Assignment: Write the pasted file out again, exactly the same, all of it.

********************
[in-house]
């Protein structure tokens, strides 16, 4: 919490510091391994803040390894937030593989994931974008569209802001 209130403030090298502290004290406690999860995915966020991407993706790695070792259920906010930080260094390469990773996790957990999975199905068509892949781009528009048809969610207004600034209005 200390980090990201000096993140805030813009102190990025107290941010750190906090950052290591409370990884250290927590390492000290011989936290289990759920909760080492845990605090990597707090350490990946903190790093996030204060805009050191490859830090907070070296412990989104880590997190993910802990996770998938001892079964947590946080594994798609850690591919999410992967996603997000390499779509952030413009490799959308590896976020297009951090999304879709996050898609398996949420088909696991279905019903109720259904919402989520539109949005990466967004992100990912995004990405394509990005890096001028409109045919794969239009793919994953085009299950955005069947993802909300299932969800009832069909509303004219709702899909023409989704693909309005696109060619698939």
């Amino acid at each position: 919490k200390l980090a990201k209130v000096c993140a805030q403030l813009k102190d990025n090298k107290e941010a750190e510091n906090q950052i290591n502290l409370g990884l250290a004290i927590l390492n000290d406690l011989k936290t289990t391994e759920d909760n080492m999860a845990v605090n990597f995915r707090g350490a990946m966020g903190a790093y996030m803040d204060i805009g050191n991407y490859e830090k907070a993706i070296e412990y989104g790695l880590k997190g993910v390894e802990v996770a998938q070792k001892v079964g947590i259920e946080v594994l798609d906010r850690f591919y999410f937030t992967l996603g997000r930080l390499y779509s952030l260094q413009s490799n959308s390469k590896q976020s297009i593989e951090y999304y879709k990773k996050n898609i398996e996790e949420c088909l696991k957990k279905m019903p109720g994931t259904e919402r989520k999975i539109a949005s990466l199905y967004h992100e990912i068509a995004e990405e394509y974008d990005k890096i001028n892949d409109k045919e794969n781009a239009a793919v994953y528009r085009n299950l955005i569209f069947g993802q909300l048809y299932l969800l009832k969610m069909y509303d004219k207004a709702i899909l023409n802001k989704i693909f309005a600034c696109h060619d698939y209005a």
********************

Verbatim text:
[in-house]
């Protein structure tokens, strides 16, 4: 919490510091391994803040390894937030593989994931974008569209802001 209130403030090298502290004290406690999860995915966020991407993706790695070792259920906010930080260094390469990773996790957990999975199905068509892949781009528009048809969610207004600034209005 200390980090990201000096993140805030813009102190990025107290941010750190906090950052290591409370990884250290927590390492000290011989936290289990759920909760080492845990605090990597707090350490990946903190790093996030204060805009050191490859830090907070070296412990989104880590997190993910802990996770998938001892079964947590946080594994798609850690591919999410992967996603997000390499779509952030413009490799959308590896976020297009951090999304879709996050898609398996949420088909696991279905019903109720259904919402989520539109949005990466967004992100990912995004990405394509990005890096001028409109045919794969239009793919994953085009299950955005069947993802909300299932969800009832069909509303004219709702899909023409989704693909309005696109060619698939």
């Amino acid at each position: 919490k200390l980090a990201k209130v000096c993140a805030q403030l813009k102190d990025n090298k107290e941010a750190e510091n906090q950052i290591n502290l409370g990884l250290a004290i927590l390492n000290d406690l011989k936290t289990t391994e759920d909760n080492m999860a845990v605090n990597f995915r707090g350490a990946m966020g903190a790093y996030m803040d204060i805009g050191n991407y490859e830090k907070a993706i070296e412990y989104g790695l880590k997190g993910v390894e802990v996770a998938q070792k001892v079964g947590i259920e946080v594994l798609d906010r850690f591919y999410f937030t992967l996603g997000r930080l390499y779509s952030l260094q413009s490799n959308s390469k590896q976020s297009i593989e951090y999304y879709k990773k996050n898609i398996e996790e949420c088909l696991k957990k279905m019903p109720g994931t259904e919402r989520k999975i539109a949005s990466l199905y967004h992100e990912i068509a995004e990405e394509y974008d990005k890096i001028n892949d409109k045919e794969n781009a239009a793919v994953y528009r085009n299950l955005i569209f069947g993802q909300l048809y299932l969800l009832k969610m069909y509303d004219k207004a709702i899909l023409n802001k989704i693909f309005a600034c696109h060619d698939y209005a």